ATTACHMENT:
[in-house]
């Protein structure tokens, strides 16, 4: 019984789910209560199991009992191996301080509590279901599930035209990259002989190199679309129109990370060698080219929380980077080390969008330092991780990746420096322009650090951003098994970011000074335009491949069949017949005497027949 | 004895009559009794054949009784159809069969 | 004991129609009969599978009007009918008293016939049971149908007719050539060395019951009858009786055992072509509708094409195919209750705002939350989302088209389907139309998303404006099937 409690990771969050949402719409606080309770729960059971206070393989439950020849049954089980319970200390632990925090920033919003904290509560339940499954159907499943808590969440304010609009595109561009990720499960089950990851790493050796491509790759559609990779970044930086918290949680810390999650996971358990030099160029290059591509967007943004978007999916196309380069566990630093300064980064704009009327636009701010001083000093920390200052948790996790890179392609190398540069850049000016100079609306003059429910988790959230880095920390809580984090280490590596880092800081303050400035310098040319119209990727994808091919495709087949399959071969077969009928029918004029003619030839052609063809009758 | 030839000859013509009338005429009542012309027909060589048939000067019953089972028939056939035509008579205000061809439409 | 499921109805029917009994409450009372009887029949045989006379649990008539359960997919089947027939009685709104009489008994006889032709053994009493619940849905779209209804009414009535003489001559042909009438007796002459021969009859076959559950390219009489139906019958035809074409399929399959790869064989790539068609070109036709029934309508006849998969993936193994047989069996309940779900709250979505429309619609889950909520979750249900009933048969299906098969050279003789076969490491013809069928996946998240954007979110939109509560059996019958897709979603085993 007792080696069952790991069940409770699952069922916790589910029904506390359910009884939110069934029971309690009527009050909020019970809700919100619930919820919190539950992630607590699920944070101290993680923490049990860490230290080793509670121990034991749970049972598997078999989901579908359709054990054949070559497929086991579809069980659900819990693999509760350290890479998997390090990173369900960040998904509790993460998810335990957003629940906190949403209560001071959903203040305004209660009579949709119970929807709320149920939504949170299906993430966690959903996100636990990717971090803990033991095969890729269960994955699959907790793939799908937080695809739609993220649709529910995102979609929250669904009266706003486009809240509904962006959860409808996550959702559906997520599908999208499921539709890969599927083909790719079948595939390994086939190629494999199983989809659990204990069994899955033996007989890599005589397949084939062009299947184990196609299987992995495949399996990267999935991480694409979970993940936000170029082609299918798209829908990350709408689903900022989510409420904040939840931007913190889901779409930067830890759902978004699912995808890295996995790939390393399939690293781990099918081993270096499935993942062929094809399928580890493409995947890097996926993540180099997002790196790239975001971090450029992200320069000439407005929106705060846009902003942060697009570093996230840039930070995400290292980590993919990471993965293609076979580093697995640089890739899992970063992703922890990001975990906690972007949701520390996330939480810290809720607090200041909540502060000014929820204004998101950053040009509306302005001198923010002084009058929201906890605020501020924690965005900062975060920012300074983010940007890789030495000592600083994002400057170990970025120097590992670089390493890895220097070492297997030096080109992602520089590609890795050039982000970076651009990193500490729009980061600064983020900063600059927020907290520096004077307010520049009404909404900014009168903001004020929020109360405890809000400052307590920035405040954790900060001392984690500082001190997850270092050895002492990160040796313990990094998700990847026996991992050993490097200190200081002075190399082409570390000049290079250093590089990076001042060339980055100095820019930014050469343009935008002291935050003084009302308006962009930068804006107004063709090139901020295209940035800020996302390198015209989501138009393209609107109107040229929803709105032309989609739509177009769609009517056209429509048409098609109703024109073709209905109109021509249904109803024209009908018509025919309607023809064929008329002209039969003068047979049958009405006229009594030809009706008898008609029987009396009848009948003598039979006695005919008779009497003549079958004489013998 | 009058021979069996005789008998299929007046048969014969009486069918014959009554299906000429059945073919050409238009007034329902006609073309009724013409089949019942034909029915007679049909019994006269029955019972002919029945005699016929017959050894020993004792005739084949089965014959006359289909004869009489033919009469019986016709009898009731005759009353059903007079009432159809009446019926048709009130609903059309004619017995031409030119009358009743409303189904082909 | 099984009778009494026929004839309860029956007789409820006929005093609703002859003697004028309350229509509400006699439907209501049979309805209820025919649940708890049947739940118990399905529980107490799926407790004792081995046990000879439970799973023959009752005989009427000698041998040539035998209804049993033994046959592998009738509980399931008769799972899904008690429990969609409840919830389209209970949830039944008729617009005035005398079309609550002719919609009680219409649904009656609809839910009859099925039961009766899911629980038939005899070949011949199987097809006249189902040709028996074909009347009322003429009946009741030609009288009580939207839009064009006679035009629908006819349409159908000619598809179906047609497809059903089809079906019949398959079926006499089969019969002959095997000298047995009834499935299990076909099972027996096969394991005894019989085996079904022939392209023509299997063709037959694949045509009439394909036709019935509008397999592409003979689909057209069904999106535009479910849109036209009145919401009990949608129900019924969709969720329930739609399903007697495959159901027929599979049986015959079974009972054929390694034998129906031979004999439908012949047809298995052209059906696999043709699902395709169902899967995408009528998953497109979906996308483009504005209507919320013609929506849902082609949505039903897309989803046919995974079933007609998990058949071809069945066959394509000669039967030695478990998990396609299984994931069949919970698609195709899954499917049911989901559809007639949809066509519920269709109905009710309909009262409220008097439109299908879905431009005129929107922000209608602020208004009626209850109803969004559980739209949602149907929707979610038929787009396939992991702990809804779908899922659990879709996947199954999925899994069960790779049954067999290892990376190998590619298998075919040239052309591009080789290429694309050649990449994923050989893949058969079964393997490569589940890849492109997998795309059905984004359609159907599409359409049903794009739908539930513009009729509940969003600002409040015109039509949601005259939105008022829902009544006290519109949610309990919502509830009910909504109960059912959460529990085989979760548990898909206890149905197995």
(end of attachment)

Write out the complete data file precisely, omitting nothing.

[in-house]
């Protein structure tokens, strides 16, 4: 019984789910209560199991009992191996301080509590279901599930035209990259002989190199679309129109990370060698080219929380980077080390969008330092991780990746420096322009650090951003098994970011000074335009491949069949017949005497027949 | 004895009559009794054949009784159809069969 | 004991129609009969599978009007009918008293016939049971149908007719050539060395019951009858009786055992072509509708094409195919209750705002939350989302088209389907139309998303404006099937 409690990771969050949402719409606080309770729960059971206070393989439950020849049954089980319970200390632990925090920033919003904290509560339940499954159907499943808590969440304010609009595109561009990720499960089950990851790493050796491509790759559609990779970044930086918290949680810390999650996971358990030099160029290059591509967007943004978007999916196309380069566990630093300064980064704009009327636009701010001083000093920390200052948790996790890179392609190398540069850049000016100079609306003059429910988790959230880095920390809580984090280490590596880092800081303050400035310098040319119209990727994808091919495709087949399959071969077969009928029918004029003619030839052609063809009758 | 030839000859013509009338005429009542012309027909060589048939000067019953089972028939056939035509008579205000061809439409 | 499921109805029917009994409450009372009887029949045989006379649990008539359960997919089947027939009685709104009489008994006889032709053994009493619940849905779209209804009414009535003489001559042909009438007796002459021969009859076959559950390219009489139906019958035809074409399929399959790869064989790539068609070109036709029934309508006849998969993936193994047989069996309940779900709250979505429309619609889950909520979750249900009933048969299906098969050279003789076969490491013809069928996946998240954007979110939109509560059996019958897709979603085993 007792080696069952790991069940409770699952069922916790589910029904506390359910009884939110069934029971309690009527009050909020019970809700919100619930919820919190539950992630607590699920944070101290993680923490049990860490230290080793509670121990034991749970049972598997078999989901579908359709054990054949070559497929086991579809069980659900819990693999509760350290890479998997390090990173369900960040998904509790993460998810335990957003629940906190949403209560001071959903203040305004209660009579949709119970929807709320149920939504949170299906993430966690959903996100636990990717971090803990033991095969890729269960994955699959907790793939799908937080695809739609993220649709529910995102979609929250669904009266706003486009809240509904962006959860409808996550959702559906997520599908999208499921539709890969599927083909790719079948595939390994086939190629494999199983989809659990204990069994899955033996007989890599005589397949084939062009299947184990196609299987992995495949399996990267999935991480694409979970993940936000170029082609299918798209829908990350709408689903900022989510409420904040939840931007913190889901779409930067830890759902978004699912995808890295996995790939390393399939690293781990099918081993270096499935993942062929094809399928580890493409995947890097996926993540180099997002790196790239975001971090450029992200320069000439407005929106705060846009902003942060697009570093996230840039930070995400290292980590993919990471993965293609076979580093697995640089890739899992970063992703922890990001975990906690972007949701520390996330939480810290809720607090200041909540502060000014929820204004998101950053040009509306302005001198923010002084009058929201906890605020501020924690965005900062975060920012300074983010940007890789030495000592600083994002400057170990970025120097590992670089390493890895220097070492297997030096080109992602520089590609890795050039982000970076651009990193500490729009980061600064983020900063600059927020907290520096004077307010520049009404909404900014009168903001004020929020109360405890809000400052307590920035405040954790900060001392984690500082001190997850270092050895002492990160040796313990990094998700990847026996991992050993490097200190200081002075190399082409570390000049290079250093590089990076001042060339980055100095820019930014050469343009935008002291935050003084009302308006962009930068804006107004063709090139901020295209940035800020996302390198015209989501138009393209609107109107040229929803709105032309989609739509177009769609009517056209429509048409098609109703024109073709209905109109021509249904109803024209009908018509025919309607023809064929008329002209039969003068047979049958009405006229009594030809009706008898008609029987009396009848009948003598039979006695005919008779009497003549079958004489013998 | 009058021979069996005789008998299929007046048969014969009486069918014959009554299906000429059945073919050409238009007034329902006609073309009724013409089949019942034909029915007679049909019994006269029955019972002919029945005699016929017959050894020993004792005739084949089965014959006359289909004869009489033919009469019986016709009898009731005759009353059903007079009432159809009446019926048709009130609903059309004619017995031409030119009358009743409303189904082909 | 099984009778009494026929004839309860029956007789409820006929005093609703002859003697004028309350229509509400006699439907209501049979309805209820025919649940708890049947739940118990399905529980107490799926407790004792081995046990000879439970799973023959009752005989009427000698041998040539035998209804049993033994046959592998009738509980399931008769799972899904008690429990969609409840919830389209209970949830039944008729617009005035005398079309609550002719919609009680219409649904009656609809839910009859099925039961009766899911629980038939005899070949011949199987097809006249189902040709028996074909009347009322003429009946009741030609009288009580939207839009064009006679035009629908006819349409159908000619598809179906047609497809059903089809079906019949398959079926006499089969019969002959095997000298047995009834499935299990076909099972027996096969394991005894019989085996079904022939392209023509299997063709037959694949045509009439394909036709019935509008397999592409003979689909057209069904999106535009479910849109036209009145919401009990949608129900019924969709969720329930739609399903007697495959159901027929599979049986015959079974009972054929390694034998129906031979004999439908012949047809298995052209059906696999043709699902395709169902899967995408009528998953497109979906996308483009504005209507919320013609929506849902082609949505039903897309989803046919995974079933007609998990058949071809069945066959394509000669039967030695478990998990396609299984994931069949919970698609195709899954499917049911989901559809007639949809066509519920269709109905009710309909009262409220008097439109299908879905431009005129929107922000209608602020208004009626209850109803969004559980739209949602149907929707979610038929787009396939992991702990809804779908899922659990879709996947199954999925899994069960790779049954067999290892990376190998590619298998075919040239052309591009080789290429694309050649990449994923050989893949058969079964393997490569589940890849492109997998795309059905984004359609159907599409359409049903794009739908539930513009009729509940969003600002409040015109039509949601005259939105008022829902009544006290519109949610309990919502509830009910909504109960059912959460529990085989979760548990898909206890149905197995």